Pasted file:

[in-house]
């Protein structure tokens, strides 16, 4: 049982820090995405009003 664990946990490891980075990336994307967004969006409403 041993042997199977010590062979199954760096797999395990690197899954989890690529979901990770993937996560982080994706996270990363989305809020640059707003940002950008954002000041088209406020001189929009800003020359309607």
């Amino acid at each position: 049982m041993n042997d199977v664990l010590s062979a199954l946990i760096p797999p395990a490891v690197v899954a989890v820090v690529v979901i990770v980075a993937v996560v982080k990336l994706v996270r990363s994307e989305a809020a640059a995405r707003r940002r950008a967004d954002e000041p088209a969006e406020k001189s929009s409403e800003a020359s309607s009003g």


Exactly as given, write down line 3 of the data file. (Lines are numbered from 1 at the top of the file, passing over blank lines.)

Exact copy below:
């Amino acid at each position: 049982m041993n042997d199977v664990l010590s062979a199954l946990i760096p797999p395990a490891v690197v899954a989890v820090v690529v979901i990770v980075a993937v996560v982080k990336l994706v996270r990363s994307e989305a809020a640059a995405r707003r940002r950008a967004d954002e000041p088209a969006e406020k001189s929009s409403e800003a020359s309607s009003g």